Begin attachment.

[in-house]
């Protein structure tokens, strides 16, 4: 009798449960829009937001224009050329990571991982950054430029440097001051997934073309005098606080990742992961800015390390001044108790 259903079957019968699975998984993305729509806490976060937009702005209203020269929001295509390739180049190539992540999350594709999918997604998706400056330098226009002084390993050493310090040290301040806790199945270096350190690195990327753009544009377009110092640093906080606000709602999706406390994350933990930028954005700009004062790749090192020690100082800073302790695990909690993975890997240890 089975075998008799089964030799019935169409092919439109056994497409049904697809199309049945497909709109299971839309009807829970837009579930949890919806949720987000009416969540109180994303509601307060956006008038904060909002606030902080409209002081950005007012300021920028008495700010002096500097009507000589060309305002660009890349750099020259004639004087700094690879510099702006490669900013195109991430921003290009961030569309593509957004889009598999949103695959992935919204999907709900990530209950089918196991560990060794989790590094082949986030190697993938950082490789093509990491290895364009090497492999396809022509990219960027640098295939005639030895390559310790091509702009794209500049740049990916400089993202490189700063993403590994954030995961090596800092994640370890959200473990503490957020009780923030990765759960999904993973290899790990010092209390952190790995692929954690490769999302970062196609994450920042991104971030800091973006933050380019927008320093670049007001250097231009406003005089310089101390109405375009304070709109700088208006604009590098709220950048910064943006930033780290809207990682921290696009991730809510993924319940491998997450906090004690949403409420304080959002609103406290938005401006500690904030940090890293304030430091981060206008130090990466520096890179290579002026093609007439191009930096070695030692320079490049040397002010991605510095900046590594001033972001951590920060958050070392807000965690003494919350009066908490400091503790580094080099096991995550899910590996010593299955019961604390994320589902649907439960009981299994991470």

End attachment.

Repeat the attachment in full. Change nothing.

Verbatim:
[in-house]
């Protein structure tokens, strides 16, 4: 009798449960829009937001224009050329990571991982950054430029440097001051997934073309005098606080990742992961800015390390001044108790 259903079957019968699975998984993305729509806490976060937009702005209203020269929001295509390739180049190539992540999350594709999918997604998706400056330098226009002084390993050493310090040290301040806790199945270096350190690195990327753009544009377009110092640093906080606000709602999706406390994350933990930028954005700009004062790749090192020690100082800073302790695990909690993975890997240890 089975075998008799089964030799019935169409092919439109056994497409049904697809199309049945497909709109299971839309009807829970837009579930949890919806949720987000009416969540109180994303509601307060956006008038904060909002606030902080409209002081950005007012300021920028008495700010002096500097009507000589060309305002660009890349750099020259004639004087700094690879510099702006490669900013195109991430921003290009961030569309593509957004889009598999949103695959992935919204999907709900990530209950089918196991560990060794989790590094082949986030190697993938950082490789093509990491290895364009090497492999396809022509990219960027640098295939005639030895390559310790091509702009794209500049740049990916400089993202490189700063993403590994954030995961090596800092994640370890959200473990503490957020009780923030990765759960999904993973290899790990010092209390952190790995692929954690490769999302970062196609994450920042991104971030800091973006933050380019927008320093670049007001250097231009406003005089310089101390109405375009304070709109700088208006604009590098709220950048910064943006930033780290809207990682921290696009991730809510993924319940491998997450906090004690949403409420304080959002609103406290938005401006500690904030940090890293304030430091981060206008130090990466520096890179290579002026093609007439191009930096070695030692320079490049040397002010991605510095900046590594001033972001951590920060958050070392807000965690003494919350009066908490400091503790580094080099096991995550899910590996010593299955019961604390994320589902649907439960009981299994991470």